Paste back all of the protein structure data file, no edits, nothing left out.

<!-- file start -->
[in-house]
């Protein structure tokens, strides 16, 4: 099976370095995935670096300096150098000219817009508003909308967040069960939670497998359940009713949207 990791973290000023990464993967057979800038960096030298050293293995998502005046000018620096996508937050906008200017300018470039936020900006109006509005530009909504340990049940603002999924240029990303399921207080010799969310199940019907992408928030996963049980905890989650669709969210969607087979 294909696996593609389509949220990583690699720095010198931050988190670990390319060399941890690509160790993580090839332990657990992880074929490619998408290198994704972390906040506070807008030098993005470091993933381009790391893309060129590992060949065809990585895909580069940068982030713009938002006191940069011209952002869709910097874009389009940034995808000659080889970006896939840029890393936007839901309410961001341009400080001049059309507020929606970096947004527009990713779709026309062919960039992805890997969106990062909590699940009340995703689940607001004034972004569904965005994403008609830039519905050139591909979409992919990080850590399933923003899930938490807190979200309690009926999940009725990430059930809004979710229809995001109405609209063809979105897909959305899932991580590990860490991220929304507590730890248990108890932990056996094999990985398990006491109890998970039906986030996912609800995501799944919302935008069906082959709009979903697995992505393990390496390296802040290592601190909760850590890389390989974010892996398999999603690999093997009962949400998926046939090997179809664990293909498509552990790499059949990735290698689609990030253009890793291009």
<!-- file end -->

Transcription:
[in-house]
């Protein structure tokens, strides 16, 4: 099976370095995935670096300096150098000219817009508003909308967040069960939670497998359940009713949207 990791973290000023990464993967057979800038960096030298050293293995998502005046000018620096996508937050906008200017300018470039936020900006109006509005530009909504340990049940603002999924240029990303399921207080010799969310199940019907992408928030996963049980905890989650669709969210969607087979 294909696996593609389509949220990583690699720095010198931050988190670990390319060399941890690509160790993580090839332990657990992880074929490619998408290198994704972390906040506070807008030098993005470091993933381009790391893309060129590992060949065809990585895909580069940068982030713009938002006191940069011209952002869709910097874009389009940034995808000659080889970006896939840029890393936007839901309410961001341009400080001049059309507020929606970096947004527009990713779709026309062919960039992805890997969106990062909590699940009340995703689940607001004034972004569904965005994403008609830039519905050139591909979409992919990080850590399933923003899930938490807190979200309690009926999940009725990430059930809004979710229809995001109405609209063809979105897909959305899932991580590990860490991220929304507590730890248990108890932990056996094999990985398990006491109890998970039906986030996912609800995501799944919302935008069906082959709009979903697995992505393990390496390296802040290592601190909760850590890389390989974010892996398999999603690999093997009962949400998926046939090997179809664990293909498509552990790499059949990735290698689609990030253009890793291009």